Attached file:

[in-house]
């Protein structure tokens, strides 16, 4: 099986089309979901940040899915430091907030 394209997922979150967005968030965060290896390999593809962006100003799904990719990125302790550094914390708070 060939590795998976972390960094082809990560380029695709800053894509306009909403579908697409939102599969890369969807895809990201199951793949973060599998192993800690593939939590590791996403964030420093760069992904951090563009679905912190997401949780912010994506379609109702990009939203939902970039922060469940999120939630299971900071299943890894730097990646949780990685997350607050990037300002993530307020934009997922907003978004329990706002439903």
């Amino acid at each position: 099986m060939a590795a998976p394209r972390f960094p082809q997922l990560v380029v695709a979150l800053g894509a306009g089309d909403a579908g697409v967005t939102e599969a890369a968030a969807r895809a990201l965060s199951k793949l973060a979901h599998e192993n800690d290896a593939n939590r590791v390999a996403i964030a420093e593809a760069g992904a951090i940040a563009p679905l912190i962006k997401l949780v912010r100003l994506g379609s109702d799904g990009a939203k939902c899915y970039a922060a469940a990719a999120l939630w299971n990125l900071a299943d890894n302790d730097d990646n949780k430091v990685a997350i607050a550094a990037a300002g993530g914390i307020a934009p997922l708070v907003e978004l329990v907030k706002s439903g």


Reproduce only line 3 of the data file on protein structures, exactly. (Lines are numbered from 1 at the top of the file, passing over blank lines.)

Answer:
């Amino acid at each position: 099986m060939a590795a998976p394209r972390f960094p082809q997922l990560v380029v695709a979150l800053g894509a306009g089309d909403a579908g697409v967005t939102e599969a890369a968030a969807r895809a990201l965060s199951k793949l973060a979901h599998e192993n800690d290896a593939n939590r590791v390999a996403i964030a420093e593809a760069g992904a951090i940040a563009p679905l912190i962006k997401l949780v912010r100003l994506g379609s109702d799904g990009a939203k939902c899915y970039a922060a469940a990719a999120l939630w299971n990125l900071a299943d890894n302790d730097d990646n949780k430091v990685a997350i607050a550094a990037a300002g993530g914390i307020a934009p997922l708070v907003e978004l329990v907030k706002s439903g």